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Aromas engineer has big plans for mini robots

Aromas engineer Jay Hurley and his socially networked robotic "Droidles."

Aromas engineer Jay Hurley and his socially networked robotic “Droidles.”

Santa Cruz Sentinel

AROMAS — Engineer Jay Hurley envisions a legion of palm-sized programmable robots buzzing around our houses, chirping greetings, learning new tricks from each other and teaching the next generation of us to program new antics.

“They’re designed to be able to express themselves, to learn, to play and to evolve,” said Hurley, who is in the midst of a $50,000 crowdfunding campaign to create his team of mini robots known as “Droidles.”

As an open source technology project that uses Bluetooth radio communication as well as smartphone connections to the Internet cloud, Droidles can talk to each other, sort of. They not only recognize other Droidles that they’ve met before, they each have the ability to respond to each other and they can have their own website that they post to automatically so they learn from each other.

They “have social lives of their own,” Hurley said.

Similar to the more mundane Pet Rock of the 1970s or more advanced Zhu Zhu Pets of the last decade, Droidles are cute, but these little two-wheeled, circular robots made of hard plastic are also socially networked. If they capture the imagination of funders, we could see an open source platform for budding programmers to learn about robotics as well as the potential for research data on artificial intelligence and swarm intelligence.

“We are hoping people will pick up on it and use it for research and do all kinds of things that we never thought of,” said Tom Poliquin of Felton who is lead electrical designer on the project. “The Droidles have incredible brains to do lot of stuff.”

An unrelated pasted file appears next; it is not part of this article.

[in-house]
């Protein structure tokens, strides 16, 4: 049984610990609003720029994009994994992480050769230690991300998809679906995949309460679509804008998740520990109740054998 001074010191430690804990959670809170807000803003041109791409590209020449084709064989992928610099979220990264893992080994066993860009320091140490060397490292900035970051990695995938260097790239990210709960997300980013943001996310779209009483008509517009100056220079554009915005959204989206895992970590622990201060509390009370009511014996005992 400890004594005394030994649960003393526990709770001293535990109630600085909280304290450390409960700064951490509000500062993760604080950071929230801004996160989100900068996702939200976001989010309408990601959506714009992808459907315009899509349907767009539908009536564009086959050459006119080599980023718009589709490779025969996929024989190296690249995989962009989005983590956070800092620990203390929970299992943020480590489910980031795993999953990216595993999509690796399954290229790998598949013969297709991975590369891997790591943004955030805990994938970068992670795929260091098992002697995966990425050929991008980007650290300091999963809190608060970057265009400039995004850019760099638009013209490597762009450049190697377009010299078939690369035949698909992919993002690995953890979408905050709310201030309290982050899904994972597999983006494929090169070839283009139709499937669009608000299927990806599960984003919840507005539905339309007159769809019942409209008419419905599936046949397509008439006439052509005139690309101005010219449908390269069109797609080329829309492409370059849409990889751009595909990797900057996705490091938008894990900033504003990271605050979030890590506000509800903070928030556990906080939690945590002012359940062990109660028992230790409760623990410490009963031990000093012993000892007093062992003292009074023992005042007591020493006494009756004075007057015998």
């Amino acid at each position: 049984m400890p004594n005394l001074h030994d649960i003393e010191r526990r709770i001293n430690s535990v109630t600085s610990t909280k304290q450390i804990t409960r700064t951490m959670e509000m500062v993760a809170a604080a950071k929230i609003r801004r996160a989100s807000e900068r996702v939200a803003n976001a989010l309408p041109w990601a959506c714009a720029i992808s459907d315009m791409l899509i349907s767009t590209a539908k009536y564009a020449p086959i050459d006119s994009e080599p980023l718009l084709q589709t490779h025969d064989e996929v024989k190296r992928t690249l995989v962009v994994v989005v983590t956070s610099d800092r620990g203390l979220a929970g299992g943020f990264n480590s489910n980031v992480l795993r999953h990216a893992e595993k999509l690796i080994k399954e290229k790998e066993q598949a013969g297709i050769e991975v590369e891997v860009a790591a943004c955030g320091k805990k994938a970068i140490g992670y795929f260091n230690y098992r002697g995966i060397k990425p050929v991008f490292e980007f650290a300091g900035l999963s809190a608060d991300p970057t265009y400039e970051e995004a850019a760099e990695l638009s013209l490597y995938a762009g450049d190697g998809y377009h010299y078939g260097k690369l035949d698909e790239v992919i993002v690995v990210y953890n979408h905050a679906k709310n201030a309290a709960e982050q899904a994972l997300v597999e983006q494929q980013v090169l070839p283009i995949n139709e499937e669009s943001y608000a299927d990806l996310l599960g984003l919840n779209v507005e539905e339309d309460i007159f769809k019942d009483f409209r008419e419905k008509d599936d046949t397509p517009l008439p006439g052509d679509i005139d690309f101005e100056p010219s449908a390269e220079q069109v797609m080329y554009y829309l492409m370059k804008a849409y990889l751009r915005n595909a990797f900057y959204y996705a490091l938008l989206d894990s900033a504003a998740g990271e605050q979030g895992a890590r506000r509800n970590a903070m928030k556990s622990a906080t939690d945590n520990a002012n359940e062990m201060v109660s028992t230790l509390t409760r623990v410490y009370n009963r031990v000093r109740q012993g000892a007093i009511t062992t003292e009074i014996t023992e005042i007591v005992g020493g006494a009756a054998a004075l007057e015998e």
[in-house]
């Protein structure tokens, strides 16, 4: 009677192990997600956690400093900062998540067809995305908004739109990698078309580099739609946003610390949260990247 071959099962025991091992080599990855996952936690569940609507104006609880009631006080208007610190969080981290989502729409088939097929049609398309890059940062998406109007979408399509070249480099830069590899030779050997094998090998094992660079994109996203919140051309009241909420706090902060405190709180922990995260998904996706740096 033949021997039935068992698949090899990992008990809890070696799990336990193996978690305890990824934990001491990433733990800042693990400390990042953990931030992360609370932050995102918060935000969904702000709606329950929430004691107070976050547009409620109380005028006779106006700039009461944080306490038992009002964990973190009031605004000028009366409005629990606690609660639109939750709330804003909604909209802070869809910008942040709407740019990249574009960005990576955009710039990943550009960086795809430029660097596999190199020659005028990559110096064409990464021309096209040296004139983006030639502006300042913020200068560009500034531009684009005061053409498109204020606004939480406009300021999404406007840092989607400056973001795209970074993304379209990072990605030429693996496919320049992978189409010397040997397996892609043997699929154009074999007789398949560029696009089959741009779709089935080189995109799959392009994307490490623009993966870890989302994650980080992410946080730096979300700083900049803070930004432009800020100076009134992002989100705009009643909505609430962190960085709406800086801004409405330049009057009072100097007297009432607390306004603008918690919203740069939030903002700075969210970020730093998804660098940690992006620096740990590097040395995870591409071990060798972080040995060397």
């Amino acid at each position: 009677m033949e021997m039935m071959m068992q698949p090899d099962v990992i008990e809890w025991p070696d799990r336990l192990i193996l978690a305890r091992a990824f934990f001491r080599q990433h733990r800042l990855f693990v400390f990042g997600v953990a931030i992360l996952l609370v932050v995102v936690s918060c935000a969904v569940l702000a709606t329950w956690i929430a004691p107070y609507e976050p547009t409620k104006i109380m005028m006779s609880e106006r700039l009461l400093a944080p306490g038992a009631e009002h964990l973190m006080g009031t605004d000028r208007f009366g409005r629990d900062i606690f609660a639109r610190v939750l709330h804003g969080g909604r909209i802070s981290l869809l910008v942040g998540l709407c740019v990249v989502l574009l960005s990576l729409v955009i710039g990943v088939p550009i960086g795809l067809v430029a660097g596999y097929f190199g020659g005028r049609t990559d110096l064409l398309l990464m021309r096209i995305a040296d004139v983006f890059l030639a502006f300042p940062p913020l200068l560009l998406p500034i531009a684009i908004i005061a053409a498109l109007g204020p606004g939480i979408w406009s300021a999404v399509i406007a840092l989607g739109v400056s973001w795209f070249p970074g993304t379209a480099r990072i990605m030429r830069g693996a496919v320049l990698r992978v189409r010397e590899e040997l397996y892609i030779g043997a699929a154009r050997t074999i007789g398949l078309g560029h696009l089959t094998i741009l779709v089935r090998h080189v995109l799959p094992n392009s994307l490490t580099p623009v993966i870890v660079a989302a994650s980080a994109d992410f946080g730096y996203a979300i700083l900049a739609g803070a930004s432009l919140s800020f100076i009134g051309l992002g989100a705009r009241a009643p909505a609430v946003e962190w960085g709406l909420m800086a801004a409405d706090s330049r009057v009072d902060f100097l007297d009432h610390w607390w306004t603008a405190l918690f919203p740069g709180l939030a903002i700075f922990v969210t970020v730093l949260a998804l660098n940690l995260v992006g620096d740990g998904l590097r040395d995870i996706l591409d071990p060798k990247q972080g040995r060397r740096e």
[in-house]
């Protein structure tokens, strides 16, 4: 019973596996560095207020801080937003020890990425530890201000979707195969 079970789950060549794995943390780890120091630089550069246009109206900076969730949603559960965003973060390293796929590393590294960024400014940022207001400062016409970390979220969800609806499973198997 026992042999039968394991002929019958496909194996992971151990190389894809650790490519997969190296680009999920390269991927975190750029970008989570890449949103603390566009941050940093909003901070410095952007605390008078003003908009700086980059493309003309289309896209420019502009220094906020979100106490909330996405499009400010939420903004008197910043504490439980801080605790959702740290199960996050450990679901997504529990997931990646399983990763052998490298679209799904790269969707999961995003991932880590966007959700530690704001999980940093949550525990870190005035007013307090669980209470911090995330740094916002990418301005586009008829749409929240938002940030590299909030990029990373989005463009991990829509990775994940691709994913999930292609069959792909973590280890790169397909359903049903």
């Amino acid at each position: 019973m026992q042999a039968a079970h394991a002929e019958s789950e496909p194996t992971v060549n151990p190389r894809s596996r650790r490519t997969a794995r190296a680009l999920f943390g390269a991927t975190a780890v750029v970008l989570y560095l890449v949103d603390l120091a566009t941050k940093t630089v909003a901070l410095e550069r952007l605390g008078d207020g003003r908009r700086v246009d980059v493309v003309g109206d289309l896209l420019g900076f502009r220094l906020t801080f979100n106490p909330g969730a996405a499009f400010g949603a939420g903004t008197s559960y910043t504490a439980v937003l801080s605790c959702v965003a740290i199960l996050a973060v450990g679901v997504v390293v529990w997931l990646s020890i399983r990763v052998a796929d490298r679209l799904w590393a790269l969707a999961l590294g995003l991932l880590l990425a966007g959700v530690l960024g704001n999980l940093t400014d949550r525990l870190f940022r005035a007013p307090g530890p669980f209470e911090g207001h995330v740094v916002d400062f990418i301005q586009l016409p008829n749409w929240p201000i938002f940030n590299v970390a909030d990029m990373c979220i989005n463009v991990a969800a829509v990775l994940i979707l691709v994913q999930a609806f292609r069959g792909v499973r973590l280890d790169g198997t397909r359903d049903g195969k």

Poliquin, a computer software and hardware engineer who teaches a variety of related courses at the University of California Extension, said the first time they had a working prototype they couldn’t stop laughing at what it was doing. “This is an incredible canvas for us to write our ideas on.”

If funded, Droidles will be a resource for the Digital NEST, a newly created technology center for youth aged 12-24 in Watsonville.

“I was blown away by it,” said Jacob Martinez, Digital NEST founder and executive director. Martinez said he hopes to be able to use Droidles to teach youth basic programming skills. “What made this special was the interactivity between the Droidles and the behaviors that can emerge out of these things,” Martinez said. “I’m excited about being involved.”

A Droidle can learn things and report activities via Bluetooth technology to websites.

A Droidle can learn things and report activities via Bluetooth technology to websites.

Hurley cautioned that it’s still a project, rather than a fully formed product at this point.

“The idea is to draw in a wider group of people to create new software,” Hurley said. “We’re interested to see what sorts of behaviors our Droidles may exhibit because we don’t know. You can be an engineer.”

Hurley Research LLC

What: Creator of Droidles, a socially networked hand-size robot that is programmable but also designed to evolve to learn new activities.

Headquarters: Private residence in Aromas

Background: Founded in 2013 by Jay Hurley

Leadership: Jay Hurley, managing member.

Employees: Self

Information: 831-251-5389; www.droidles.com

Financials: The company has raised nearly $4,000 in an online crowdfunding campaign on Indiegogo.com to raise $50,000 by Aug. 29.

Financial picture

To contribute: http://tinyurl.com/nhk6jrq

Cost: $89 per Droidle

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This entry was posted on August 8, 2014 by in Business, Technology and tagged , , , .

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